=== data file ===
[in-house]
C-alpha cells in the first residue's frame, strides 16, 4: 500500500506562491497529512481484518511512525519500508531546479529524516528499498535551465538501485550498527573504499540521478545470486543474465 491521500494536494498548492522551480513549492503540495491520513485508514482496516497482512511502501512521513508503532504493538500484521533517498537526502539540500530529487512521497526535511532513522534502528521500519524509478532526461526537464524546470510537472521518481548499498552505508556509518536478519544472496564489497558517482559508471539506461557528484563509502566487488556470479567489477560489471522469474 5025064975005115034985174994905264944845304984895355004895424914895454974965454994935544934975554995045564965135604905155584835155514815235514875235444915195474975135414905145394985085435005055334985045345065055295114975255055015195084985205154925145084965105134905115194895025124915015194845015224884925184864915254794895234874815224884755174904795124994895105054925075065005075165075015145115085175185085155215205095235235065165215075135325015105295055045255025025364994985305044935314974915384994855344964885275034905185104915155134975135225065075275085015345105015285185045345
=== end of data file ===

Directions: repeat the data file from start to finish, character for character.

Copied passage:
[in-house]
C-alpha cells in the first residue's frame, strides 16, 4: 500500500506562491497529512481484518511512525519500508531546479529524516528499498535551465538501485550498527573504499540521478545470486543474465 491521500494536494498548492522551480513549492503540495491520513485508514482496516497482512511502501512521513508503532504493538500484521533517498537526502539540500530529487512521497526535511532513522534502528521500519524509478532526461526537464524546470510537472521518481548499498552505508556509518536478519544472496564489497558517482559508471539506461557528484563509502566487488556470479567489477560489471522469474 5025064975005115034985174994905264944845304984895355004895424914895454974965454994935544934975554995045564965135604905155584835155514815235514875235444915195474975135414905145394985085435005055334985045345065055295114975255055015195084985205154925145084965105134905115194895025124915015194845015224884925184864915254794895234874815224884755174904795124994895105054925075065005075165075015145115085175185085155215205095235235065165215075135325015105295055045255025025364994985305044935314974915384994855344964885275034905185104915155134975135225065075275085015345105015285185045345